Can You Get Younger? A Personal Journey.

Reader Beware: This post is not meant to be judgmental about anyone’s fitness level, size, weight, or shape! It is simply a personal way I have connected the dots about eating, exercise, fitness, overall health, and my own body size.

I’m frequently asked, “How do you stay so fit and eat so much vegan cheese?” (Read on and you’ll learn the truth!)  The fact is, I wasn’t always so fit. Yes, I’d been vegan for decades, always exercised some, and probably ate better than the average person. But this is a post about personal honesty.

Right now, I have an image in my head of the timeline of my life after age fifty, a milestone I hit almost 6 years ago.  I see the hands on the clock spinning backwards — fifty is the age from which I started getting younger again. I know, this sounds like fantasy.  But this imagined timeline looked different as I was approaching my fiftieth birthday.  I wasn’t sure what the half-centennial actually held in store for me, but I had a whiff of the briny flavor of my own mortality, a sense that the countdown was about begin. As healthy as I was, I assumed I still had a good many more years ahead of me, but after 50 years of life seemingly moving forward, developing and unfolding, I now had a sense of The Long Wind-Down.  After all, the AARP was now sending me literature – how dare they! – and I was beginning to have little issues like lower back problems, stiffness in the morning, creaky knees.  Oh, and did I mention my mommy pouch?  Here’s a picture of me at my 50th birthday celebration, all dressed up and partying it up, but please take note of my midriff.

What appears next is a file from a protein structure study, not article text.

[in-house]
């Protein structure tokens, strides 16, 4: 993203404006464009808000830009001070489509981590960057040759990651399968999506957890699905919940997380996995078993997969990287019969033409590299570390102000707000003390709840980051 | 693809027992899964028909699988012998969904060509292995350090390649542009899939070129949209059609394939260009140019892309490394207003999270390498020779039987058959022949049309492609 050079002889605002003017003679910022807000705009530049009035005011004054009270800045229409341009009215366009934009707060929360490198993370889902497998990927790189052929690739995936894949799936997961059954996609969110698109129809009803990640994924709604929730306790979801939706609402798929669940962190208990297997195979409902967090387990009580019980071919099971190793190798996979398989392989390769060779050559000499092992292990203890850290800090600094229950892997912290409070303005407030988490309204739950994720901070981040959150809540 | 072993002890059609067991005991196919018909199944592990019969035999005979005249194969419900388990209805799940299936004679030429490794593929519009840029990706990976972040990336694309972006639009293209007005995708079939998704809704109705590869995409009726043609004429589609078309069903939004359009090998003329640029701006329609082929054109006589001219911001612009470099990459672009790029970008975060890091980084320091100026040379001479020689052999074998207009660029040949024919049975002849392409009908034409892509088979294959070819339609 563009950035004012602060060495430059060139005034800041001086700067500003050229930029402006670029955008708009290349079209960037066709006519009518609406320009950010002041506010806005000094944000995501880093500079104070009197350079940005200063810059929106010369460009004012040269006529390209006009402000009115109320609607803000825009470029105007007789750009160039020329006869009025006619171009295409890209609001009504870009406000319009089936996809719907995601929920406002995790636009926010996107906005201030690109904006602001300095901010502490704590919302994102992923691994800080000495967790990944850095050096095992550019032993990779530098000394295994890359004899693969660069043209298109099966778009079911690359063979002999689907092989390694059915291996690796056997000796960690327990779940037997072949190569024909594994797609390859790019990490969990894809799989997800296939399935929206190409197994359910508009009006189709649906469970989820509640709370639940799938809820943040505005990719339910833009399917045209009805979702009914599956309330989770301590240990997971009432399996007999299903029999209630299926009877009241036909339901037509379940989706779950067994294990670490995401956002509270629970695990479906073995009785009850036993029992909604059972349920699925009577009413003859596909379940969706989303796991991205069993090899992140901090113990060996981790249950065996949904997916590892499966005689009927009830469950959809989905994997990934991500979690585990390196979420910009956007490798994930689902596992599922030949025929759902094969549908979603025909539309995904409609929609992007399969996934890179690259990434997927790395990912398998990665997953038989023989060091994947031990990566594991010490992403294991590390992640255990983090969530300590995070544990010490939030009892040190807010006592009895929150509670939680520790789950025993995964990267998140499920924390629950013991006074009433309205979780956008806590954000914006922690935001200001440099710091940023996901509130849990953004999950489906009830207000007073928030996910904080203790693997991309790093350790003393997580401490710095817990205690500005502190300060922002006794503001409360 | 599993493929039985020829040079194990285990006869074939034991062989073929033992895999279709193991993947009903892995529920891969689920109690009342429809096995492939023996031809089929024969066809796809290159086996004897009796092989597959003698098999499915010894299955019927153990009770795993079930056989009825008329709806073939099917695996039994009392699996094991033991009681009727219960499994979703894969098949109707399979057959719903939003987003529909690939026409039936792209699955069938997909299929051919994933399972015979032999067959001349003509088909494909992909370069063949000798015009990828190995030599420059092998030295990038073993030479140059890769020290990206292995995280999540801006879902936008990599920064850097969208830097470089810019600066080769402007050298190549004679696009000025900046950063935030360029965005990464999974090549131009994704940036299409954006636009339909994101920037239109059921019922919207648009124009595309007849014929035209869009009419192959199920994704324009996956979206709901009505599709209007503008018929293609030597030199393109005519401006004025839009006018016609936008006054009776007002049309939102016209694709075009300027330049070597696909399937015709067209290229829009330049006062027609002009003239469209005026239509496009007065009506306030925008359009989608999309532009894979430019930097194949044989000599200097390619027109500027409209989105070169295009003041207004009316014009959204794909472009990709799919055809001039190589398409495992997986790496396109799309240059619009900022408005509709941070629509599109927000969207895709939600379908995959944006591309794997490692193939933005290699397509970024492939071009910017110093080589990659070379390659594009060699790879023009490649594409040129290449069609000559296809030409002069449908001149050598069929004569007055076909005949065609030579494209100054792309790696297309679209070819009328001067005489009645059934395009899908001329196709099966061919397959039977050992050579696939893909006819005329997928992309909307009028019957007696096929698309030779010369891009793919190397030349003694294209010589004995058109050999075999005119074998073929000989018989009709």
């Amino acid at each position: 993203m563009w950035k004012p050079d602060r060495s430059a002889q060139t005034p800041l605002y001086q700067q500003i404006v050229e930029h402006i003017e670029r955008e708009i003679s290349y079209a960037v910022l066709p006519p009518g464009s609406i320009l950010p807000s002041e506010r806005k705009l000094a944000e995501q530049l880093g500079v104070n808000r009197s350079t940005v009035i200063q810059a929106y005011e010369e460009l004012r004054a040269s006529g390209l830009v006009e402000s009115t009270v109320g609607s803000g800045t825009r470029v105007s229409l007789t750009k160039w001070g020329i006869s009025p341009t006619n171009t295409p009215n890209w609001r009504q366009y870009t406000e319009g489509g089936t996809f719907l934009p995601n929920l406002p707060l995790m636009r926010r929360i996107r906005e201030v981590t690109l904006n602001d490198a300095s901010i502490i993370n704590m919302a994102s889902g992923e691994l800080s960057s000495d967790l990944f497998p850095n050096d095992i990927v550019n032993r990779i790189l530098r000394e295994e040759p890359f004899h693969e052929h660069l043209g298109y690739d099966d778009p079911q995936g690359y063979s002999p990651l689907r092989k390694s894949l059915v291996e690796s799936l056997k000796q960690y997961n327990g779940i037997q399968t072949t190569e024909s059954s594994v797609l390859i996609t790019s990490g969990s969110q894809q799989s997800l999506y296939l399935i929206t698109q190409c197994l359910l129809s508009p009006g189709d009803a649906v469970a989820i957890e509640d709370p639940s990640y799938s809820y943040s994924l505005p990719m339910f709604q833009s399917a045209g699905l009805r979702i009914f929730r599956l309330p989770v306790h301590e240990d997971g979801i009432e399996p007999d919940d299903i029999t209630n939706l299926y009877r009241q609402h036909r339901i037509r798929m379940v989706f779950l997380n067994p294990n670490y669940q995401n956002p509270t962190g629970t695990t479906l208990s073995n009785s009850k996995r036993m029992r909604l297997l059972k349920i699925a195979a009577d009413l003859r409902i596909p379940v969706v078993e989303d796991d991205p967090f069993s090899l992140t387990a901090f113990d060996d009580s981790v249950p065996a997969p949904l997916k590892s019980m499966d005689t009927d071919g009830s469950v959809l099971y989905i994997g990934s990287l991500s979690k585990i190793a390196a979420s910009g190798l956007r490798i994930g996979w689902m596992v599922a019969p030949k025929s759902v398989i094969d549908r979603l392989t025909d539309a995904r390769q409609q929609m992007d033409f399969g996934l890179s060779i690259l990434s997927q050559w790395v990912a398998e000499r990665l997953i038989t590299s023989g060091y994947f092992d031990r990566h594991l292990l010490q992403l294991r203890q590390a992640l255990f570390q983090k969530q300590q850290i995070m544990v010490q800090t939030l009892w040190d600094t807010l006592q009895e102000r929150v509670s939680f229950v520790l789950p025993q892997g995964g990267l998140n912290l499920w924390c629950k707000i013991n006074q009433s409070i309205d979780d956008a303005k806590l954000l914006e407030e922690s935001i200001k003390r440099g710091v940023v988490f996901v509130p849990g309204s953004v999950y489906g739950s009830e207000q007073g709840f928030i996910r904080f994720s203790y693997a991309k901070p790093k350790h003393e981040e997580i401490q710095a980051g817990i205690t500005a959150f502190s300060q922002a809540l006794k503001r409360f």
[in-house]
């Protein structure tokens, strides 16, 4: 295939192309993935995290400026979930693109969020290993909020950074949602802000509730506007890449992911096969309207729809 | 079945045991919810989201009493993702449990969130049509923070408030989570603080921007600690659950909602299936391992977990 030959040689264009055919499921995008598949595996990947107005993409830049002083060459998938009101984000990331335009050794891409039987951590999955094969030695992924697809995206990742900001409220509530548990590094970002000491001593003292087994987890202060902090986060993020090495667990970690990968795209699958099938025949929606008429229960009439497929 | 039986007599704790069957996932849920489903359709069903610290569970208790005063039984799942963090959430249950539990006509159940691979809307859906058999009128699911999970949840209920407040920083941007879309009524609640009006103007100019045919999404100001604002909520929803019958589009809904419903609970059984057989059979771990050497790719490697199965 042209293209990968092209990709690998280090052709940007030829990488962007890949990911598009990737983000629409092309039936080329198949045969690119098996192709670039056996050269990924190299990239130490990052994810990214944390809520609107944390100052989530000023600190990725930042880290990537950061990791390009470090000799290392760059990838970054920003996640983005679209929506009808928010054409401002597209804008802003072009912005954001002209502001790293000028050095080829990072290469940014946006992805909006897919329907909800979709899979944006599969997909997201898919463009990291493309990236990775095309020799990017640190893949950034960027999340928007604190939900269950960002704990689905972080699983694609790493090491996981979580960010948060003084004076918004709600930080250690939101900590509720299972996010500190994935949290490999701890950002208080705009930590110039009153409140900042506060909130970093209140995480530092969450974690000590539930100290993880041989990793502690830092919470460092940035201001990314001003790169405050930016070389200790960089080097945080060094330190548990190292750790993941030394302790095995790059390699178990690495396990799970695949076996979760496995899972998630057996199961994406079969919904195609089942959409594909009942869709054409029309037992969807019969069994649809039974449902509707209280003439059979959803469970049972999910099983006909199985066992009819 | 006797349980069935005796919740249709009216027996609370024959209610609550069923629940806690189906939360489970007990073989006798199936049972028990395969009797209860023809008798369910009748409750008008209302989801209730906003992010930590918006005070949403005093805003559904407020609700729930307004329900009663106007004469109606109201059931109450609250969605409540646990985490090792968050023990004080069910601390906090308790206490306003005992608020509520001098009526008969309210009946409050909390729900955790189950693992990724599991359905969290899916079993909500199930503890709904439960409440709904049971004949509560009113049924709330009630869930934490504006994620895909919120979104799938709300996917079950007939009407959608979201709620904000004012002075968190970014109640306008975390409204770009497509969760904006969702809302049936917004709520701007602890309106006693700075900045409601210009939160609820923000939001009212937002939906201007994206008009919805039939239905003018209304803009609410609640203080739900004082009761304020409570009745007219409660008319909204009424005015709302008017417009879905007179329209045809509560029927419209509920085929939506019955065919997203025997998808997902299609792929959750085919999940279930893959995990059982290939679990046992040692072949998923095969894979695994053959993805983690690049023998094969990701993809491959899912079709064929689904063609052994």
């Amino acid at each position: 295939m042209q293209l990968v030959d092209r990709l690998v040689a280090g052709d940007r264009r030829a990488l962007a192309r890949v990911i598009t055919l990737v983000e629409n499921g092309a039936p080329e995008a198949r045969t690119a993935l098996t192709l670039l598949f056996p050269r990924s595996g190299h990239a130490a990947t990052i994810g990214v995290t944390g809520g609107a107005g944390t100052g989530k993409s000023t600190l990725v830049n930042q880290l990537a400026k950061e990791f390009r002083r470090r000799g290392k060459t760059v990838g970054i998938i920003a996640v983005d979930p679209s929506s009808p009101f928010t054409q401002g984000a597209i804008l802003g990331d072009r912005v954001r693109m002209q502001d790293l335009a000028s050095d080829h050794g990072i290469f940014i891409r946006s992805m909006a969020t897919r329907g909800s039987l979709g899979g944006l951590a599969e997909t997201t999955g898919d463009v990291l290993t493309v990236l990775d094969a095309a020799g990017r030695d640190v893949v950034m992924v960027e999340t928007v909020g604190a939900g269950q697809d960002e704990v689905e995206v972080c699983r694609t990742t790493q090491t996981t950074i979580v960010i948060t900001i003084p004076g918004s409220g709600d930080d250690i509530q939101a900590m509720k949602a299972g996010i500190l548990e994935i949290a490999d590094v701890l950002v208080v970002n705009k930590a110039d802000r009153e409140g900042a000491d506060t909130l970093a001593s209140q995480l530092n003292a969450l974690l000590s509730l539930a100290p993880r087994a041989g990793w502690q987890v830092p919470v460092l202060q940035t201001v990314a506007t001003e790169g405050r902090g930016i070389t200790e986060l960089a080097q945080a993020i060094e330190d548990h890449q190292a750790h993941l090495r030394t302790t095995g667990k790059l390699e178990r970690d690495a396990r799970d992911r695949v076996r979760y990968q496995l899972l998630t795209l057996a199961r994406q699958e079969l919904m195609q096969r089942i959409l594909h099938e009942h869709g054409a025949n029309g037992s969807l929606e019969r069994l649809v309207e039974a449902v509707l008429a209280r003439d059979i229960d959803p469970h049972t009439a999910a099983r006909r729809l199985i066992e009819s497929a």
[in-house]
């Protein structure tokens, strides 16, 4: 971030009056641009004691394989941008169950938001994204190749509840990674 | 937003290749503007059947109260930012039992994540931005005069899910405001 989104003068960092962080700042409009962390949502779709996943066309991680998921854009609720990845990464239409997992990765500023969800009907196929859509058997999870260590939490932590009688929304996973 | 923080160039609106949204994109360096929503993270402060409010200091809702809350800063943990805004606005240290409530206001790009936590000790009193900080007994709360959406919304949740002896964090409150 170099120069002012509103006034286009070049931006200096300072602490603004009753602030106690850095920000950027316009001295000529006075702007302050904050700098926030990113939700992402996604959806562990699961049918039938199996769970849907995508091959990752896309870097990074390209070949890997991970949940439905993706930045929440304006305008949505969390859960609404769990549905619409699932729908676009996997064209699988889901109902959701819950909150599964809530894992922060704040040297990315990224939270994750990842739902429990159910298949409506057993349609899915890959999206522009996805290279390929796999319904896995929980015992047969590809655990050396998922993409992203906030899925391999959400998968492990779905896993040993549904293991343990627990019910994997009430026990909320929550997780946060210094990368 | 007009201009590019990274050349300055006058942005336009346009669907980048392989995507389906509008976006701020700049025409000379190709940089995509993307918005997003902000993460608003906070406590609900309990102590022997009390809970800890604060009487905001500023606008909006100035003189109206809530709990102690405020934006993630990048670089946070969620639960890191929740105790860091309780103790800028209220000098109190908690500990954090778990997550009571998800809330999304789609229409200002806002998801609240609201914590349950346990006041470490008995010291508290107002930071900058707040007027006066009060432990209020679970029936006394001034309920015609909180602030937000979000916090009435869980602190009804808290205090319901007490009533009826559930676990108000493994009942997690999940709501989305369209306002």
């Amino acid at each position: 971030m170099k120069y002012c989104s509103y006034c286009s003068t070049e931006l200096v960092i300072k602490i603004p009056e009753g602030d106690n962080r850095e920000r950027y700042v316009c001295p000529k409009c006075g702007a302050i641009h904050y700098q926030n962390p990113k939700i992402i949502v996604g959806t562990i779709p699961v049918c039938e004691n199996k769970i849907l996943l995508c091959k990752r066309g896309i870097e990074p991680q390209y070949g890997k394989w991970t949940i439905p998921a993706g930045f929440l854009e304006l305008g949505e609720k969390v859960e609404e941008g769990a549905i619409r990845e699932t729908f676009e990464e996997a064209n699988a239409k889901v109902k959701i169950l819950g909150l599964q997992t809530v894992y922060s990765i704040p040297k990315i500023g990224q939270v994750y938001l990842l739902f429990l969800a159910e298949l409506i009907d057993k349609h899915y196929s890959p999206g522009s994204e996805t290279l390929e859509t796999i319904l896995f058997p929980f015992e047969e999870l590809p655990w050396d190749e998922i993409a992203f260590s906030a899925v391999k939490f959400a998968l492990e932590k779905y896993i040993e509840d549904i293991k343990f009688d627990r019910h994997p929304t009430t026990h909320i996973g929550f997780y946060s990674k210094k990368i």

Miyoko with Mojito